My Favorite Bit: Rebecca Roland talks about SHATTERED FATES

Favorite Bit iconRebecca Roland is joining us today with her novel Shattered Fates. Here’s the publisher’s description:

The magic barrier protecting the Taakwa from their enemies, the Maddion, is gone. Malia, who led the Taakwa against the Maddion in the Dragon War, must convince the magical being, the changer, to repair the barrier before the Maddion invade to take revenge on her people and the winged Jeguduns who also call the valley home, even if it means reversing the healing the changer wrought for her.

Chanwa, the wife of the Maddion leader, uses the disorder created by the changer to lead a coup against her husband in a desperate attempt to ensure she and the other Maddion women are treated as equals. Her life, and the future of every Maddion woman, depends on her success.

Both women know the only way to succeed is to come together in an unlikely alliance.

What’s Rebecca’s favorite bit?

Shattered Fates cover image


A large portion of Shattered Fates, the third and final novel in my Shards of History series, focuses on the Maddion, a patriarchal society introduced in the first novel. They are a bloodthirsty, dragon-riding society that constantly underestimates women, their enemies, and pretty much anyone who isn’t them. They are, in fact, a huge reason I continued writing this series. The first book was initially meant to stand alone, but I couldn’t stop thinking about the characters, in particular, the Maddion women. I imagined them living in the aftermath of war as their people continued to die from an illness introduced in the first book. I really wanted to know what they were up to. I really wanted to give them the chance to stand up for themselves and fight for a better life.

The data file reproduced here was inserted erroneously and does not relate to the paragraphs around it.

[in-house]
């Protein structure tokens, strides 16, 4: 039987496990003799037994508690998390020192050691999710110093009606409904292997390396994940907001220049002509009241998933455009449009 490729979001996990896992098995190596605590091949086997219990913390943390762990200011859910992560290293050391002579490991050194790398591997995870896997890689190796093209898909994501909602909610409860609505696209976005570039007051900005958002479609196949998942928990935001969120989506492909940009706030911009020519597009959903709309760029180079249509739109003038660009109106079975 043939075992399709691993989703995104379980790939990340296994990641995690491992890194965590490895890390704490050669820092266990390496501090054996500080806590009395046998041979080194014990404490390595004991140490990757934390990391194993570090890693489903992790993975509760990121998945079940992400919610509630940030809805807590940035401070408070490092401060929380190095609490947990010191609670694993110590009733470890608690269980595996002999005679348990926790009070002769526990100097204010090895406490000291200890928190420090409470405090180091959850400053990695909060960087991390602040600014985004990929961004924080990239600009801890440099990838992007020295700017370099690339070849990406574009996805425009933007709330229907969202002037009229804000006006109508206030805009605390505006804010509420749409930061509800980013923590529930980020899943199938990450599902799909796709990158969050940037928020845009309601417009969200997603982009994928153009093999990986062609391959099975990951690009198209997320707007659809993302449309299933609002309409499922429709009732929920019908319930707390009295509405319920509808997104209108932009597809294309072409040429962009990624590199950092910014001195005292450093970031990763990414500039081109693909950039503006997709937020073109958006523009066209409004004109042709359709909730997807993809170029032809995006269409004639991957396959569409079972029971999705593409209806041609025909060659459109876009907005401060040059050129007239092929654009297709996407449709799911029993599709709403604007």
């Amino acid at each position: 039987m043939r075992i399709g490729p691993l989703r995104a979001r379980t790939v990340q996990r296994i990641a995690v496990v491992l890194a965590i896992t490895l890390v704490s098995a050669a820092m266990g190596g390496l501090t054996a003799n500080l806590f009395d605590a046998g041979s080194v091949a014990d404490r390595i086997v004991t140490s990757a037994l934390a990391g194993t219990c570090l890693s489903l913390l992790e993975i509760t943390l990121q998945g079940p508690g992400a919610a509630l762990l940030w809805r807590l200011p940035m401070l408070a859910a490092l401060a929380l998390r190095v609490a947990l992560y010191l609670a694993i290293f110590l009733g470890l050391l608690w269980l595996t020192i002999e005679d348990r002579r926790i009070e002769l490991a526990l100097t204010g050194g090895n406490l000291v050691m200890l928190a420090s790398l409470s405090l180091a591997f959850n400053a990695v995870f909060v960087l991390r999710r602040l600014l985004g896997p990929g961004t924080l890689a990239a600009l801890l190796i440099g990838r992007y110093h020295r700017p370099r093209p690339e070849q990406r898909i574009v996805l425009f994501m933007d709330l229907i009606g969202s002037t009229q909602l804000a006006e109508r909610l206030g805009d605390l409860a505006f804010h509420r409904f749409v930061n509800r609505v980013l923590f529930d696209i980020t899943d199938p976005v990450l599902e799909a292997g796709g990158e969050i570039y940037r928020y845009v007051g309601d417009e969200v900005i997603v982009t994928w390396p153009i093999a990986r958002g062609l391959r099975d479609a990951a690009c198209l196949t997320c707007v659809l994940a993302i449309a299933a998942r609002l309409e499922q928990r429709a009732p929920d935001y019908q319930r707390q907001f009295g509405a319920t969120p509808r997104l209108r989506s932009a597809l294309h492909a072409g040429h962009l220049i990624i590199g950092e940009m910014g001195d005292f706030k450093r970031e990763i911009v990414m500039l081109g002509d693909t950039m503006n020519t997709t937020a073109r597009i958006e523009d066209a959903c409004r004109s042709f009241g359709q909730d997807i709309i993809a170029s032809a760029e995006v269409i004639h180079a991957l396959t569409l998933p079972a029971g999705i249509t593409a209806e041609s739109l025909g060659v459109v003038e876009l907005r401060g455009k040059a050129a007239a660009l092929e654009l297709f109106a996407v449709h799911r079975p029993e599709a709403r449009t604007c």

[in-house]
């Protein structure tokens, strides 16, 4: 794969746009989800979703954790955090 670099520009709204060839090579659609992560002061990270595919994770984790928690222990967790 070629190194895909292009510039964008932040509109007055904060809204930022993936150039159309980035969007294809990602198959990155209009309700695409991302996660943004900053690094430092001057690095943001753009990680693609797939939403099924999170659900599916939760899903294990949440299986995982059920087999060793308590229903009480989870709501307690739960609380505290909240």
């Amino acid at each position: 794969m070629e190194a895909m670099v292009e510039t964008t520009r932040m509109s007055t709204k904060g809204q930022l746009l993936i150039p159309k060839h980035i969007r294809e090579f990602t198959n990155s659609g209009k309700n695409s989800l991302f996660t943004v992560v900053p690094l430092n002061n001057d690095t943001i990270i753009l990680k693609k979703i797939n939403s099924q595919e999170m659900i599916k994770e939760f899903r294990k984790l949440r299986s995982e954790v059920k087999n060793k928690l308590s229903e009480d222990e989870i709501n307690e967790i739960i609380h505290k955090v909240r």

But how do you fight back when you don’t want to hurt those you’re fighting against? How do you get the attention of those you love, and who are supposed to love you? How do you fight when you have no weapons to speak of? The Maddion men favor their weapons and their dragons. To them, power is physical strength, might, and knowledge.

Around the time I was writing Shattered Fates, I read a book called Mighty Be Our Powers: How Sisterhood, Prayer, and Sex Changed a Nation at War by Leymah Gbowee. In her story I saw the story of the Maddion women. Gbowee grew up during the Liberian civil war and was a victim of domestic abuse. She had no power to speak of and no weapons, and yet she brought together Christian and Muslim women to help bring a more peaceful existence to Liberia. They did it without raising so much as a finger, much less any sort of weapon. And in the coming together between Christian and Muslim women, I also saw how the divergent societies in my fictional world were coming together.

My favorite bit of Shattered Fates is the inevitable revolution led by the most vulnerable members of the population. And it serves as a much needed reminder (to me, at least) that often our brains are much more powerful and capable weapons than our fists when it comes to fighting for what is right.


Publisher’s Website



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Rebecca is the author of the Shards of History series, The Necromancer’s Inheritance series, and The King of Ash and Bones, and Other Stories. Her short fiction has appeared in publications such as Nature, Flash Fiction Online, Fantasy Scroll Magazine, New Myths, and Every Day Fiction, and she is a graduate of the Odyssey Writing Workshop. You can find out more about her and her work at or follow her on Twitter at @rebecca_roland.

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